There is no health on a dead planet

By Rammina Yassaie and Lucy Brooks

Our paper “Reassessing ‘Good’ Medical Practice and the Climate Crisis” takes an ethical dive into the roles and responsibilities of the medical profession and the medical regulator, in light of the climate and ecological crisis and its profound implications for health.

The health sector has been called to action given the “human toll of climate change is unequivocal and growing,” with the World Health Organisation prioritising climate change and health within its 2025 – 2028 workstream.

Acting as a world leader, the NHS was the first health system to commit to reach net zero by 2045, with growing numbers of UK-based health organisations joining the UK Health Alliance on Climate Change to “demand and deliver the urgent action that’s needed”.

The landscape was therefore primed for the General Medical Council to play its role in the biggest health crisis of our time. This could have been achieved by recognising the role and ethical responsibilities that doctors have, both in the way they practice medicine, and by using their trusted voices to advocate for the broader societal changes required.

However, when the updated medical standards were announced, they were met with disappointment by many in the medical community at what was described as a “missed opportunity” to present the case for what good medical practice really looks like, in a world on the brink of climate collapse.

Our paper argues that the latest standards in Good Medical Practice 2024 fail to truly respect the ethical principles at the heart of medicine and do a disservice to the powerful role that doctors have in responding to the grave threat of climate devastation, whilst simultaneously neglecting the profound opportunities for health creation.

The GMC is positioned as an ethical compass and with that comes an ethical responsibility for it to steer the profession along the moral and just course of meaningful climate action.

As climate impacts increasingly show themselves, with the injustice of such impacts clear for all to see, there is a growing sense of discontent amongst medics about the failure of the medical regulator to demonstrate ethical climate leadership in this space. This discontent is evidenced by a coordinated protest outside GMC headquarters earlier this year.

History tells us the medical profession has a powerful role in enacting meaningful social change that is deeply beneficial to health. One would assume the medical regulator, who has a legal and ethical responsibility to protect patient health, would recognise its own influential role in this space.  Divesting fully from fossil fuels, for example, would allow the GMC to role model the action that is required and would prevent the moral quandary of doctors’ hard-earned money funding the very crisis they will be left managing the health consequences of.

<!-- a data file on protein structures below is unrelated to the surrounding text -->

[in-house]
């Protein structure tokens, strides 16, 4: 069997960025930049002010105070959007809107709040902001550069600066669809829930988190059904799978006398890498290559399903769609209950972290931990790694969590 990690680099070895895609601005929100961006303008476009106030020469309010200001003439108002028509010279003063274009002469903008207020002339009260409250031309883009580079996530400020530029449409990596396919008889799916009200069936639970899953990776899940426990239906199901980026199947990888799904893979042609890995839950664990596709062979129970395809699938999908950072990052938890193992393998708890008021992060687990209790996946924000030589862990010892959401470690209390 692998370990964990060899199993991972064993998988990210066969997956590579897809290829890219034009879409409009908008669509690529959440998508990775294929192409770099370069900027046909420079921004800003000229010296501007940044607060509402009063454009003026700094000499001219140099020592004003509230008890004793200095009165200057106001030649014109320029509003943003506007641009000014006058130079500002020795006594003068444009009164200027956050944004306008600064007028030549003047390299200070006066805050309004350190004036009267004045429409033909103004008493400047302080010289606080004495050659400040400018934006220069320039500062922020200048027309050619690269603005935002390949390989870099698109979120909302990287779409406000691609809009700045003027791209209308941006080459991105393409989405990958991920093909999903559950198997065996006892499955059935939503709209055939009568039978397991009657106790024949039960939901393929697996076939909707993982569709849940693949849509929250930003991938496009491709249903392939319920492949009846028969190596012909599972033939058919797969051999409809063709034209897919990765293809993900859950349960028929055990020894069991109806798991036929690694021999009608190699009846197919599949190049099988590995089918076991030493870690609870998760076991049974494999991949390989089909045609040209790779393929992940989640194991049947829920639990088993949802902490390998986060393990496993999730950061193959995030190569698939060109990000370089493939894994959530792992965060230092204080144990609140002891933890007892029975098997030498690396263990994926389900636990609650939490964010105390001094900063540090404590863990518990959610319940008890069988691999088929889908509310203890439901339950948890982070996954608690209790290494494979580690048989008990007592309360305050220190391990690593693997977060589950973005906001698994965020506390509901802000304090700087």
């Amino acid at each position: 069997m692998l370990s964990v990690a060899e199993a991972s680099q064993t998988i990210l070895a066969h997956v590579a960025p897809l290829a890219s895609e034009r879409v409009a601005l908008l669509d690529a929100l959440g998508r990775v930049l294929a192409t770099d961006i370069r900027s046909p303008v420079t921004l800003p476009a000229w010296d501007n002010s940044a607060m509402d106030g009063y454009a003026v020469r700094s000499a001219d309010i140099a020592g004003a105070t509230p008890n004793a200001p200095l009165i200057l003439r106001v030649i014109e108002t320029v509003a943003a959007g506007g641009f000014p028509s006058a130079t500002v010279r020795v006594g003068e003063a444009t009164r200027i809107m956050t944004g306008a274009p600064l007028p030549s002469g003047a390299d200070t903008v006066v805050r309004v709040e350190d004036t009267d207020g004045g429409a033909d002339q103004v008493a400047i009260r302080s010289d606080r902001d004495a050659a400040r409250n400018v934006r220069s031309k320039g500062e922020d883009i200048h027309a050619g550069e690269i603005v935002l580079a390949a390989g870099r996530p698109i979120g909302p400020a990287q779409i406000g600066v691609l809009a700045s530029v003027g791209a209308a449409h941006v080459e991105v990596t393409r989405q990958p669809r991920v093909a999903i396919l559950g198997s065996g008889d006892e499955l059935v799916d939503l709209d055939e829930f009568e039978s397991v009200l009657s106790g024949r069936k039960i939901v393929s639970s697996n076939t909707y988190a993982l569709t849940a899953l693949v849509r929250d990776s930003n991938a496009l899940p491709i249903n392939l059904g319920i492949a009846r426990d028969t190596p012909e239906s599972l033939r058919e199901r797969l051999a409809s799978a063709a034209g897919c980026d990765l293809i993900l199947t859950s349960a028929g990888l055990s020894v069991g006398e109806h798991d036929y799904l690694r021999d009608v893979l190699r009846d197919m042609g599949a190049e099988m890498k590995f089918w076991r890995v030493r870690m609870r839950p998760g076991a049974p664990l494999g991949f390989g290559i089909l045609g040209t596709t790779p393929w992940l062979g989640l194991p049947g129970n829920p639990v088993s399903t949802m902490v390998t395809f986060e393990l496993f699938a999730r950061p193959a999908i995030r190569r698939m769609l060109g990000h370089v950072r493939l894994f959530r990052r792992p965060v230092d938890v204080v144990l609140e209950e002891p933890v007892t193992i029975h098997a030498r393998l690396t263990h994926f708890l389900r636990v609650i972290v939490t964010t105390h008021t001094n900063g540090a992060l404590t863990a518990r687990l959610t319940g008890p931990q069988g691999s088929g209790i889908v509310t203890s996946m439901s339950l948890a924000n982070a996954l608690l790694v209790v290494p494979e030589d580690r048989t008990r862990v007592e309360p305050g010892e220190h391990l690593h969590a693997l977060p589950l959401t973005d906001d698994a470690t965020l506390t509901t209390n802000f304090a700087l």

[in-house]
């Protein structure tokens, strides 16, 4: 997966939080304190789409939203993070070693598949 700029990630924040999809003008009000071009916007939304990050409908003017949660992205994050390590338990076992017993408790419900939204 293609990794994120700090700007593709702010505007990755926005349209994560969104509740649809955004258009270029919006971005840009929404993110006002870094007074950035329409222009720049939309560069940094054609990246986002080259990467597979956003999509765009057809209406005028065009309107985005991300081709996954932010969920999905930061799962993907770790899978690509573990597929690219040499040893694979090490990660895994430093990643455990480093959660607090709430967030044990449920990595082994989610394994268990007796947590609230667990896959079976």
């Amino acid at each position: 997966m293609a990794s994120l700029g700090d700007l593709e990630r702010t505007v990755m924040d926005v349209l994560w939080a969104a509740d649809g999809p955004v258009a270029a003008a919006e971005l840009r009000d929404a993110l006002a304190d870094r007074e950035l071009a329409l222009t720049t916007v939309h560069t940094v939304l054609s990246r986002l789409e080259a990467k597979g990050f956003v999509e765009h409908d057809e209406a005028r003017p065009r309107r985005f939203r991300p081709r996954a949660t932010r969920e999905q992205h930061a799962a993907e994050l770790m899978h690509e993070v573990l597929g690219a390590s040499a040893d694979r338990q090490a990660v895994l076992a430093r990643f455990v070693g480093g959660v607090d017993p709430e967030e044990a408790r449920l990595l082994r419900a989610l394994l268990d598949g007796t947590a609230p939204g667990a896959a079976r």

Since authoring our paper the GMC has also faced criticism for “being on the wrong side of history” by suspending a doctor following their involvement in nonviolent climate protests. They have defended their position by arguing (with no evidence to support the claim) that such a stance was required to protect public trust in the profession. Whilst doctors engaging in such actions have argued they are acting in line with their professional duties to protect patient safety, and there may be a case for arguing doctors have a supererogatory duty to engage in nonviolent direct climate action, the purpose of our paper is to emphasise that doctors can and should be a part of writing a new chapter for health. A chapter that relies on a thriving, regenerative, ecological future, and we call on the regulator to re-examine its own ethical duties along with the duties of the medical profession in light of the calamitous situation humanity now finds itself in.

There is no health on a dead planet and so we make the case that if the GMC (and other powerful health organisations) fail to demonstrate ethical climate leadership in the way that is so urgently required, the next philosophical question for us all to ponder is- who will guard the guards themselves? And how far will those within the medical profession be willing to go to ensure their blowing whistles are heard?

 

 

 Paper title: Reassessing ‘Good’ Medical Practice and the Climate Crisis

Author(s): Rammina Yassaie and Lucy Brooks

Affiliations: RY – Sheffield Hallam University, LB – Bradford Teaching Hospitals NHS Foundation Trust

Competing interests: LB- Environmental advisor to Royal College of Anaesthetists

Social media accounts of post author(s): @ramminay @DrLucyBrooks

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